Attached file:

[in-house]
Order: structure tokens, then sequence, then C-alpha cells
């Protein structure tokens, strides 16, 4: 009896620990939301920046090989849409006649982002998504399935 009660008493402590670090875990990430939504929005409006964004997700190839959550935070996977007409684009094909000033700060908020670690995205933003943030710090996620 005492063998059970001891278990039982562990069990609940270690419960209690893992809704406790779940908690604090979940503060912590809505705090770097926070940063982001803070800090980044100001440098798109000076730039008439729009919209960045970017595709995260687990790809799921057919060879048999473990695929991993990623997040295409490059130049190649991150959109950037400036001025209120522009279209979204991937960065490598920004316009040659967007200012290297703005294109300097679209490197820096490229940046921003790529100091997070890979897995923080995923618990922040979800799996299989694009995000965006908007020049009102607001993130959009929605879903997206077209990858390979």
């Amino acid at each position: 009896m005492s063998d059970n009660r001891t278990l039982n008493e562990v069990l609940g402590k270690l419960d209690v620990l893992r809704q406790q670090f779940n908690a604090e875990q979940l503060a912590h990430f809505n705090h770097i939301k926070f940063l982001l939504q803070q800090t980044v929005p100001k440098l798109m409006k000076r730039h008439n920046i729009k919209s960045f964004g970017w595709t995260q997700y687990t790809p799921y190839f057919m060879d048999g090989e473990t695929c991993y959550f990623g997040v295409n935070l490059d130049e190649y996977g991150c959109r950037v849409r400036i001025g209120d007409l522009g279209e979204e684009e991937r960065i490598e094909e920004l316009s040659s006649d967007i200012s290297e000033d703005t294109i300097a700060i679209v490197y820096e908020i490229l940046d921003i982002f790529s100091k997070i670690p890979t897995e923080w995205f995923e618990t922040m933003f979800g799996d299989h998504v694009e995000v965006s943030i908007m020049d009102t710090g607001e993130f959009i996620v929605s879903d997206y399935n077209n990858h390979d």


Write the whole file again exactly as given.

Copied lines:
[in-house]
Order: structure tokens, then sequence, then C-alpha cells
């Protein structure tokens, strides 16, 4: 009896620990939301920046090989849409006649982002998504399935 009660008493402590670090875990990430939504929005409006964004997700190839959550935070996977007409684009094909000033700060908020670690995205933003943030710090996620 005492063998059970001891278990039982562990069990609940270690419960209690893992809704406790779940908690604090979940503060912590809505705090770097926070940063982001803070800090980044100001440098798109000076730039008439729009919209960045970017595709995260687990790809799921057919060879048999473990695929991993990623997040295409490059130049190649991150959109950037400036001025209120522009279209979204991937960065490598920004316009040659967007200012290297703005294109300097679209490197820096490229940046921003790529100091997070890979897995923080995923618990922040979800799996299989694009995000965006908007020049009102607001993130959009929605879903997206077209990858390979």
């Amino acid at each position: 009896m005492s063998d059970n009660r001891t278990l039982n008493e562990v069990l609940g402590k270690l419960d209690v620990l893992r809704q406790q670090f779940n908690a604090e875990q979940l503060a912590h990430f809505n705090h770097i939301k926070f940063l982001l939504q803070q800090t980044v929005p100001k440098l798109m409006k000076r730039h008439n920046i729009k919209s960045f964004g970017w595709t995260q997700y687990t790809p799921y190839f057919m060879d048999g090989e473990t695929c991993y959550f990623g997040v295409n935070l490059d130049e190649y996977g991150c959109r950037v849409r400036i001025g209120d007409l522009g279209e979204e684009e991937r960065i490598e094909e920004l316009s040659s006649d967007i200012s290297e000033d703005t294109i300097a700060i679209v490197y820096e908020i490229l940046d921003i982002f790529s100091k997070i670690p890979t897995e923080w995205f995923e618990t922040m933003f979800g799996d299989h998504v694009e995000v965006s943030i908007m020049d009102t710090g607001e993130f959009i996620v929605s879903d997206y399935n077209n990858h390979d």